Academic discussions absolutely missing any kind of context are foolish. You cannot define how long should be a treadmill or how much time players should spend socializing, *without a context*. It could be interesting for the discussion but it’s absolutely avoid of any use. Designing a game from the outside to the find then excuses to dress the idea, doesn’t work. It breaks a basic rule, it shatters the game, it isn’t fun, it feels faked, it feels forced and we can go on. A long list of side-effects because there’s a mistake at the origin.

I really believe that the socialization can be a strong gameplay element that doesn’t hinder the fun, fighting against the “game” part, but that it’s coordinated with the other part. The tricks is about finding solutions from inside the game and not starting from general academic reasoning out of context. The socialization shouldn’t be “excused” or “well dressed”. The socialization must be concrete, not simulated.

The example: The common treadmills are about personal goals. The mistake is that the goal is personal, but the process to achieve it is communal. It’s a strongly egoistic society that still forces people together, helping each other. This is broken. The opposite should happen. Players should have *communal* goals that can be achieved both solo and in group. “Magically” a faked design that *enforces* the socialization at the expense of the fun, becomes completely natural. Asking cooperation where the damn objective (goal) is about the cooperation itself.

This is the good way to bring people together. This will create ties between the players, this will make them more involved in the life of a community. You don’t work anymore just for yourself. You work on a bigger scale but where your role must always be valuable and perceptible. Being part of a community with communal goals to achieve adds a lot of depth to a game. The socialization isn’t anymore an external part of the game. Out of context because it is used to reach a personal goal. The socialization becomes the game itself. It’s both “means” and “end”. And you’ll never be forced to take decisions against the fun because the socialization doesn’t rule the game. It’s the game to rule and define the socialization.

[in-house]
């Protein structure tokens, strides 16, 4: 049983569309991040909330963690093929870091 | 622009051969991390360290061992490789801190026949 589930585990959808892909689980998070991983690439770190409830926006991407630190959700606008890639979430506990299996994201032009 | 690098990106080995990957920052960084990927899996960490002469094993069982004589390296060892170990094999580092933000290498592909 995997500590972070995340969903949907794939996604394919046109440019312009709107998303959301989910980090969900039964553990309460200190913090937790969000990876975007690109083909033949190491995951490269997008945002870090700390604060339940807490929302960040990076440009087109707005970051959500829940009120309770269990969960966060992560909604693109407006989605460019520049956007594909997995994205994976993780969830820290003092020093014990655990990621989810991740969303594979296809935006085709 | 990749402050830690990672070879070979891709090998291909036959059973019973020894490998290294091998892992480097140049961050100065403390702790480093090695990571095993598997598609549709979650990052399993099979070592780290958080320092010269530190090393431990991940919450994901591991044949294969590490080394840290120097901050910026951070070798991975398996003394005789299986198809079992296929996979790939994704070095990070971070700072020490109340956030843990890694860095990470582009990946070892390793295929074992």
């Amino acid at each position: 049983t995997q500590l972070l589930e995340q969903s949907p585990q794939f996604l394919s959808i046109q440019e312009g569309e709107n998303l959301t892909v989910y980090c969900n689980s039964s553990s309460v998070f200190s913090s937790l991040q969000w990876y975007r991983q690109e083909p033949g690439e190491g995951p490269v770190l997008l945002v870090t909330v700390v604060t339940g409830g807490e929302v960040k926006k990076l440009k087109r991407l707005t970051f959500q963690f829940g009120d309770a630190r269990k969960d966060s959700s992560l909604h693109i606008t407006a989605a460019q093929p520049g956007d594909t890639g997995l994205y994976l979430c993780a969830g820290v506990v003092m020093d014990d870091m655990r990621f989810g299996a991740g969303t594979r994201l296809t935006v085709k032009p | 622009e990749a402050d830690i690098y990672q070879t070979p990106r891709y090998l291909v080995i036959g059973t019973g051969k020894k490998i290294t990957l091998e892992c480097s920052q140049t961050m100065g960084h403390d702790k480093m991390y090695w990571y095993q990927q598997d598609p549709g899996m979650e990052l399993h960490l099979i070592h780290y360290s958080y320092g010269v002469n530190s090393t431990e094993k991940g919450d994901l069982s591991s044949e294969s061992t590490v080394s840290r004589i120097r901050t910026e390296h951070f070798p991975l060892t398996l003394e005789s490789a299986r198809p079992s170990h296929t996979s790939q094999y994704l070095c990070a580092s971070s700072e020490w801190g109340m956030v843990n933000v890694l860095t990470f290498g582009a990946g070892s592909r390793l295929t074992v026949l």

It’s *stupid* to give the players an egoistic goal and then tell them they have to group. Every damn game I know is based on this mistake at the origin of the design: academic reasoning without coherence and cohesion with the rest of the game. A list of damn “features” linked together with excuses.

This is flawed. If you want a MMORPG to be “healthy” you cannot plan it as a collage.


Yannick Jean:
Repeating myself here, but it must said again: If you want casual players in your game, downtime and travel time as mean of encouraging socializatrion must go.

Well, it’s fun to see that even if we have different topics we all talk about the same issue. But really, I just joined the list two months ago, noone till now has ever tried to see if the socialization can be part of the game *without* going against the fun?


Michael Sellers:
If retaining more subscribers for longer is a goal, one of the best ways to do this is to provide an environment that strongly encourages social interaction and bonding.

I agree. What I’d hope is that the designers won’t translate this into a three-months hole/timesink in the design to make happen this interaction.

What is fun is that they choosed to not design to encourage this social interaction. Add a timesink here, add another there. Non-design for the win! The solution for the best game ever is to not implement the game at all! The game is so empty that you’ll have to chat with someone to find some sort of fun. Clever!

Perhaps someone will take IRC, rebrand it and add a monthly fee of 12.99$? A genius!

I really think that the instant you make a player turn the head to watch TV or start to chat about politics or football, you have *failed* in your work big time. Same if someone yawns watching a movie. A defeat, not a success.

You know, I’m so stupid to think that you can encourage social interaction WITH the gameplay. And not without it.


I don’t really see why it would be impossible to have “downtime” within the sphere of game-play?

That’s my whole point. That’s what I tried to justify in my message with a lot of reasons. Not only the socialization will be meaningful but it will also be stronger (because excused and tied within the game). In particular it will also remain immersive, without breaking the third wall with artificial stratagems to hold the various, unexcused parts of a game together.